Introduction: Children with allergies are at greater risk of becoming sensitized to allergenic pollens in response to environmental changes. This study investigated the relationship between changes in pollination associated with meteorologic changes and the sensitization rates of children to tree pollen allergens in the metropolitan area of Seoul, Korea. Methods: The study population consisted of 8,295 children who visited the pediatric allergy clinics at Hanyang University Seoul and Guri Hospital for allergy symptoms between January 1, 1998, and December 31, 2019. Pollen was collected at the two hospitals during the study using a Burkard 7-day sampler. Meteorologic data were obtained from the National Weather Service. Results: Among the major tree pollens, the largest increase in allergic sensitization was to oak, hazel, and alder pollens (0.28% annually). The pollen-sensitization rates increased annually within younger age groups. The duration of the pollen season was 98 days in 1998 and 140 days in 2019. Positive correlations were determined between the duration of the pollen season and the rates of sensitization to tree pollens, as well as between the pollen-sensitization rates and increasing temperature. Conclusions: This study demonstrated the correlation between weather changes and the resulting changes in the pollen season with sensitization rates to allergenic pollens in children living in the Seoul metropolitan area. An annual increase in sensitization rates in younger children was determined. This pattern is expected to continue due to continuing climate change.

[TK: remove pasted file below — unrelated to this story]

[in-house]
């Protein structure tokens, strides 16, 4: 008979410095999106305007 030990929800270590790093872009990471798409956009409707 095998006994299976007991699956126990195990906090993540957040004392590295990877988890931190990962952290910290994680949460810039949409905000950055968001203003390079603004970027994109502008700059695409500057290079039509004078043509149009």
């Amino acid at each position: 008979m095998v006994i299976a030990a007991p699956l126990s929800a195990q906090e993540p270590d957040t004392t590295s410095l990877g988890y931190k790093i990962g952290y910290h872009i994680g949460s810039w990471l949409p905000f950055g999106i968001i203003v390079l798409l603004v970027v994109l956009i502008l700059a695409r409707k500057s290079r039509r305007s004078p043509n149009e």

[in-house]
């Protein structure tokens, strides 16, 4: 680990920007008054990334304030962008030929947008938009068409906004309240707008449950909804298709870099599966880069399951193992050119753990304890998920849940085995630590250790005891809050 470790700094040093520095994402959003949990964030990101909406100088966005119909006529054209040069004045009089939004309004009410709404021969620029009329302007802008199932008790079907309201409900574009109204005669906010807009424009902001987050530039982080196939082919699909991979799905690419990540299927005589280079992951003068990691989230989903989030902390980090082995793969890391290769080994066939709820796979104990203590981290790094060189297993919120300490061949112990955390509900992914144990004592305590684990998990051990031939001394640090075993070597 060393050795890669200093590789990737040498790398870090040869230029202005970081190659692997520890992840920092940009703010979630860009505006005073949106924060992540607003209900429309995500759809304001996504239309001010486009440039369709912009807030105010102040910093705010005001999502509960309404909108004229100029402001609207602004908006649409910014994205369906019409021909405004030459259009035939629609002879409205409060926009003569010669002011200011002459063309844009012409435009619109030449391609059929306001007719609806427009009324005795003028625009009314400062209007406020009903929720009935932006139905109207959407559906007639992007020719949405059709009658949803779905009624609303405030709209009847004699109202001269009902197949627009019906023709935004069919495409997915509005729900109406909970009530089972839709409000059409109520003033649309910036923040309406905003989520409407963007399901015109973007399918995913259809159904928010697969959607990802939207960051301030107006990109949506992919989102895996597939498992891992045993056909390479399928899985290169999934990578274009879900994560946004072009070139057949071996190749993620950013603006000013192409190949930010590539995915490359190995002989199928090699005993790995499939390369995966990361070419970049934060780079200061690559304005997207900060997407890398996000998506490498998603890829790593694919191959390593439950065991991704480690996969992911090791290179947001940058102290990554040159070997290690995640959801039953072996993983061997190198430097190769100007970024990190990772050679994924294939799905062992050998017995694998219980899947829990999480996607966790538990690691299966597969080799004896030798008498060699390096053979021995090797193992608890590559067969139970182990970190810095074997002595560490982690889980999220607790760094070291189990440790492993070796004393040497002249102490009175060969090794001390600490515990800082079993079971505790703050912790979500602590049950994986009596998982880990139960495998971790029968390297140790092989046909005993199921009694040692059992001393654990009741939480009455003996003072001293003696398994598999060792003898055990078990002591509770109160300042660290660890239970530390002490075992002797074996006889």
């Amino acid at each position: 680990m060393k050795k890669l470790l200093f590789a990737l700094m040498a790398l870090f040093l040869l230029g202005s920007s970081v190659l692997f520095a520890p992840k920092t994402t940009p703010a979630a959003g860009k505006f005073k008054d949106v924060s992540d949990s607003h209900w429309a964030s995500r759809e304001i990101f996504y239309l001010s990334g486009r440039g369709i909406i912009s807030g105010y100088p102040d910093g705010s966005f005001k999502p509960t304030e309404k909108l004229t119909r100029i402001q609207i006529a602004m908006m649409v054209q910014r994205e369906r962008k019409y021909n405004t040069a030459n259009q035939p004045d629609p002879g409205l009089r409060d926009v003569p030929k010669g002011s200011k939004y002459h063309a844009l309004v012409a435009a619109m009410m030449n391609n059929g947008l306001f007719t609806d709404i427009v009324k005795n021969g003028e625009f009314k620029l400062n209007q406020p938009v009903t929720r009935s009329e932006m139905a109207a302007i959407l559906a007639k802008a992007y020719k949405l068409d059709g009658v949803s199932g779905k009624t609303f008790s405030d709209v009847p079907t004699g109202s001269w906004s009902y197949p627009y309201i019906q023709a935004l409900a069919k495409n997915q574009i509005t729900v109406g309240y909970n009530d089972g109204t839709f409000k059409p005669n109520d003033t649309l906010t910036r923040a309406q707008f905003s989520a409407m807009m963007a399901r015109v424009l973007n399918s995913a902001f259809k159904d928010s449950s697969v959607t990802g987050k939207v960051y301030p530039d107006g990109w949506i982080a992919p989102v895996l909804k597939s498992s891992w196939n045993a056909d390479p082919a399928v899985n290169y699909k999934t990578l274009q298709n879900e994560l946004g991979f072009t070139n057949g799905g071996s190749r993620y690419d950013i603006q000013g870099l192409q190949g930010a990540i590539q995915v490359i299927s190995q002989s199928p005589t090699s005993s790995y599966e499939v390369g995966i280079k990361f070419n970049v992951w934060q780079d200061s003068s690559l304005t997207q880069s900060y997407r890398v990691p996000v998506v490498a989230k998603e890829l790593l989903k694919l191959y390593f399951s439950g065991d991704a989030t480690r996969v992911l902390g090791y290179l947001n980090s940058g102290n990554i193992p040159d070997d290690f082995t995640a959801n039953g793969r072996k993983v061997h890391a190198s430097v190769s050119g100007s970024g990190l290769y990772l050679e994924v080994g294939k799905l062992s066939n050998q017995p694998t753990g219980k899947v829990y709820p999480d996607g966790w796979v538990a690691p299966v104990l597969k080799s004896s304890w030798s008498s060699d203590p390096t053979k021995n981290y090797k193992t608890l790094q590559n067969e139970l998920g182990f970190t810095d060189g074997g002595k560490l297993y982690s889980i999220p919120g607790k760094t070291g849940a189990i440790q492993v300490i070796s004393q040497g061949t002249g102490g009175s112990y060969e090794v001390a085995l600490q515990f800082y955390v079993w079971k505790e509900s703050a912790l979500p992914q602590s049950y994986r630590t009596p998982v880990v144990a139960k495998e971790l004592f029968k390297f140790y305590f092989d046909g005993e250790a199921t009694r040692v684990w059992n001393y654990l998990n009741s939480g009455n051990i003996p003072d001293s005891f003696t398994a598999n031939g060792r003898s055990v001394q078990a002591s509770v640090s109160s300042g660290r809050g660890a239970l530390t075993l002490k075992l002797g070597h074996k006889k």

- climate change
- pollen allergy